GateHouse to end outsourcing relationship with Journatic

The Tribune Company has gotten most of the media’s attention lately for working with Journatic. They’ve even launched an internal investigation into the content provider. But as Brian Timpone told us, Journatic works with many more news companies. According to him, they number in the dozens.

One such company is GateHouse, though they will not be a Journatic customer for much longer. I spoke on the phone with David Arkin, the Vice President of Content & Audience, to learn more about GateHouse’s experience with Journatic and why it’s coming to an end.

GateHouse signed on with Journatic in May of 2011. Arkin said he doesn’t remember how they found out about the company, but they were curious to see what they could do.

“We were intrigued by them, because they could produce content that was very process-oriented, like gathering honor rolls and police blotters,” he said.

If this sounds eerily similar, it’s because Journatic CEO Brian Timpone has said the same thing time and time again. The value proposition is that Journatic will do the nitty gritty work so that journalists are free to focus on weightier stories. Arkin echoed this when he said, “I don’t think anyone gets into journalism to post events and lunch menus.”

GateHouse began to use Journatic content in 28 daily and weekly newspapers in New York, Illinois, Delaware, Michigan, Ohio and Connecticut.

I asked Arkin if the deeper, more meaningful journalism materialized in the wake of the Journatic deal. Not really, he said. Not as much as it should have.

By email Arkin followed up:

One of the reasons we weren’t able to turn around as much enterprise content as we would have liked: We were spending a lot of time at the local level, looking over what Journatic was posting and still having to manage the content too much, which didn’t allow us to put as much time into enterprise reporting as we would have liked. We were doing content quality control checks and flagging issues.

GateHouse also had layoffs when Journatic came aboard, much like the Tribune Company. Arkin declined to say how many though some clues can be found in this report.

Hoping to yet do better journalism by freeing up local reporters more, GateHouse is now in the process of setting up an in-house centralized content hub in Rockford, Ill. A team of 10 content providers will do work like what Journatic was doing, but they will be full-time, salaried GateHouse employees.

Customization will be key, Arkin said. By having this done inside the company, there will be a much more personalized approach with each GateHouse publication. “We’re doing a lot of surveying with the various editors now at all the papers to ask what exactly they need,” Arkin said.

One of the problems with Journatic was that it was a one-size-fits-all approach and not all the content produced was usable or needed at each publication. “Content selection,” as Arkin put it, was also an issue. Stories were sometimes about not quite the right topics or off base in terms of relevancy.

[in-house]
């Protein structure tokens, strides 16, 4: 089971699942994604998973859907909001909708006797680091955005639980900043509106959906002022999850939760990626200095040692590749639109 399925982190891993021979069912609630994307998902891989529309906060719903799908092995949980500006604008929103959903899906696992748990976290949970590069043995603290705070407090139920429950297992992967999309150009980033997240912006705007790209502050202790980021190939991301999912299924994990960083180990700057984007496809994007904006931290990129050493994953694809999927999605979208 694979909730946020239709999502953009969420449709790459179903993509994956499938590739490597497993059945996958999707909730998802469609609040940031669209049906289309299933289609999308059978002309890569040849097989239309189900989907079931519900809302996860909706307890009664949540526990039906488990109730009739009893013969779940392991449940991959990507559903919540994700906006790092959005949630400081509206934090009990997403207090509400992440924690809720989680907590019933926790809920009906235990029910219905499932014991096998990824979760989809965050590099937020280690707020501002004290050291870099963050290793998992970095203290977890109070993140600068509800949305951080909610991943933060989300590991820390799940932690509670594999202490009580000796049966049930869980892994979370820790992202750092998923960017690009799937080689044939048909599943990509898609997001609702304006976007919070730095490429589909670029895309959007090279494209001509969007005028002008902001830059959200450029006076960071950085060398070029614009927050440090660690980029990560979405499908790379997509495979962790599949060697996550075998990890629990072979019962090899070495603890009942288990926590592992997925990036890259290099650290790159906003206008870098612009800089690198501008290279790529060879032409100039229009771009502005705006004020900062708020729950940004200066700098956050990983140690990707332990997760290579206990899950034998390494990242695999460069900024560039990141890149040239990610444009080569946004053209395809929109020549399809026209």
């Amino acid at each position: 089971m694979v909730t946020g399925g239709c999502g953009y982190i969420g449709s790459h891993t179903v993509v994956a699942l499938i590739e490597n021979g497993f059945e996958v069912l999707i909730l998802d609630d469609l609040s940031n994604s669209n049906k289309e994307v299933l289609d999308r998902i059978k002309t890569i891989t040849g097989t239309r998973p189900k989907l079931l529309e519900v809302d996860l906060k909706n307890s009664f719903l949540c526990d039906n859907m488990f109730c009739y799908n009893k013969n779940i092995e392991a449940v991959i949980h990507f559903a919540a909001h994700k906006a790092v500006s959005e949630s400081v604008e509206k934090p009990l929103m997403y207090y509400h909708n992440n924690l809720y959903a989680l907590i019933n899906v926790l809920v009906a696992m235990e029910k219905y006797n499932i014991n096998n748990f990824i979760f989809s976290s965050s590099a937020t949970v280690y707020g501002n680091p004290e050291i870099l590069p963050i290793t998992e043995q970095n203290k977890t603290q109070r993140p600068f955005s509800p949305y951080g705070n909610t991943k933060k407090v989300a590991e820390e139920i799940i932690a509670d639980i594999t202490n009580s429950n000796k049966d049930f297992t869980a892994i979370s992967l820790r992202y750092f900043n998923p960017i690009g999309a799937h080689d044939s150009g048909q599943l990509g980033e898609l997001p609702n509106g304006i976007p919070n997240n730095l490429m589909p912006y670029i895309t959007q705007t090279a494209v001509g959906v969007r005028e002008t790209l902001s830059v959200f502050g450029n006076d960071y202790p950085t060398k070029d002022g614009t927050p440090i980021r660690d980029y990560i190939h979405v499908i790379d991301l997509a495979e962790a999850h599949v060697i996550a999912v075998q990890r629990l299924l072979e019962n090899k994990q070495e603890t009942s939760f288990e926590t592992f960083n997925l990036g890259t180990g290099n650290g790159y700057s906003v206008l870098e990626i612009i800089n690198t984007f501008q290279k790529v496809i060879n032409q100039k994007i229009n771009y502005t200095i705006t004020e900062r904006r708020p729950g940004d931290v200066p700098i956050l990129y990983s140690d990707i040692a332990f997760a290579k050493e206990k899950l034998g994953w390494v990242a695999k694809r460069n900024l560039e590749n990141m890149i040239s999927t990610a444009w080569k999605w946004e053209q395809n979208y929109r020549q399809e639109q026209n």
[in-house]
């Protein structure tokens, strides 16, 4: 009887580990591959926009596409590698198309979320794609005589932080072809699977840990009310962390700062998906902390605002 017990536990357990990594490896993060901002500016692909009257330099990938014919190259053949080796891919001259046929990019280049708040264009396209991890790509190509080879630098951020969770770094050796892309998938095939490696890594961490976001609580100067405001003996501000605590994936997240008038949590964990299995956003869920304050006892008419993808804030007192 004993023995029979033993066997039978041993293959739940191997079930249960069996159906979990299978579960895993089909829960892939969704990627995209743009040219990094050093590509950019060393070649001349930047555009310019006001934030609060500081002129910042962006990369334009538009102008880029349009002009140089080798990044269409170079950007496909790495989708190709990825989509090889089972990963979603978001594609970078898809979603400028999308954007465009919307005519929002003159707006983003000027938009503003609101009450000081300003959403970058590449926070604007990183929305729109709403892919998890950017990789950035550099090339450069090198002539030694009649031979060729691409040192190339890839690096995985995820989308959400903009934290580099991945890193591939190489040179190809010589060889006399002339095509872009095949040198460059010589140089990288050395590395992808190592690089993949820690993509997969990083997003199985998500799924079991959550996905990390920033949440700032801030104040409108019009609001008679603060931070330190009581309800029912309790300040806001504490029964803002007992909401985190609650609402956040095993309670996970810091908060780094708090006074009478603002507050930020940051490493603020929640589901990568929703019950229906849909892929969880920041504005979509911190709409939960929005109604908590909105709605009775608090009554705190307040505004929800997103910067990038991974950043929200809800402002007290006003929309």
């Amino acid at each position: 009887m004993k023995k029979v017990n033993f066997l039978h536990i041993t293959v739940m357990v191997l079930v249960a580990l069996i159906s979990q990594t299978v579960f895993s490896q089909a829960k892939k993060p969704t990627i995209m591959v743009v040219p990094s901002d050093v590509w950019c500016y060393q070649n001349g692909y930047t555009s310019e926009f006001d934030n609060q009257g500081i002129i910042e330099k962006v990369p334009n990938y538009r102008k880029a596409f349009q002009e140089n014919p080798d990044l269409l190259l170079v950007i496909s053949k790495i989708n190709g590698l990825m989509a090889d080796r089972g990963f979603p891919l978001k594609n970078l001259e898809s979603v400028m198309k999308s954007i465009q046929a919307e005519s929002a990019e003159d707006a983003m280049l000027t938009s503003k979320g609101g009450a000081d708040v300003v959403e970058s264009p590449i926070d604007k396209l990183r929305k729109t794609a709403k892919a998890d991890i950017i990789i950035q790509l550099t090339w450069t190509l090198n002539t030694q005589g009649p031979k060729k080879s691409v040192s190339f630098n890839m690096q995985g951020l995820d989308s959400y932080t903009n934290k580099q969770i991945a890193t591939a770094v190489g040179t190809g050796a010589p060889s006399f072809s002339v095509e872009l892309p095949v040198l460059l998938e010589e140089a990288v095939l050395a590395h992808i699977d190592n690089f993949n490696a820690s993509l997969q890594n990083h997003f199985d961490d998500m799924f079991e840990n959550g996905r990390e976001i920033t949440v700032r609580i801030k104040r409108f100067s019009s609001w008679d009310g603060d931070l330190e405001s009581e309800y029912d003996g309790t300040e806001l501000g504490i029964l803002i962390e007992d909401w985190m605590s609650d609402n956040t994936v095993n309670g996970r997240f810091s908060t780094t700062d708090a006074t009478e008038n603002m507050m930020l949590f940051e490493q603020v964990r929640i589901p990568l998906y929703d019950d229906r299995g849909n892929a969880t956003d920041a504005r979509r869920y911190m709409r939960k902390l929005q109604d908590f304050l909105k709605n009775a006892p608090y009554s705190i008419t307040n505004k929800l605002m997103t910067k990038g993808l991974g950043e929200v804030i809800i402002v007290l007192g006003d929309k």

Timeliness was also a problem. By the time Journatic did an item on a city council meeting, it was often already reported on by a paper’s staffers. Ultimately, Arkin said, GateHouse moved Journatic away from doing that sort of content. The content producers in Rockford won’t be writing local government stories either. “They will focus on community content like re-writing press releases, news and feature briefs, calendar items and submitted news like school news,” Arkin said by email. He says they will focus exclusively on process-oriented work and write nothing longer than a brief.

To determine if their staff would be able to handle Journatic’s workload, GateHouse did a test at one of their Journatic papers and at one where Journatic was not providing content. He said they were able to match Journatic’s output at cost. In fact, though he declined to discuss specific figures, the in-house content hub will cost GateHouse less than the deal with Journatic.

Ultimately, Arkin was positive about GateHouse’s experience with Journatic.

“I think they are a good company and we got a lot out of our partnership with them,” he said.

However, “there is a fundamental difference between a large, metro daily like the Tribune and community newspapers that have been around for 100 years. I think there’s a different expectation.”

Arkin said that it’s one thing for the TribLocal to go into a new coverage area and start producing content through a vendor like Journatic. It’s quite another for a newspaper which has been in a community for a long time to do the same.

GateHouse will continue to work with Journatic through the end of August, then the new content hub in Rockford formally takes over.

Anna Tarkov is an independent journalist based in the Chicago area where she lives with her husband and baby boy. Getting her start in media by writing a popular blog about former Mayor Richard M. Daley, she went on to eventually work with the Chicago Tribune, Time Out Chicago and others.

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  • http://twitter.com/NNVC_fraud Bob Wheeler

    Oh well, now the second leg of the stool is gone. A bit surprised that the Trib would trashcan using a company that they own a third of, but the work is so bad they are left with no choice. Glad to see some good reporters were interested enough to do legwork on this story. Not much sympathy for the others.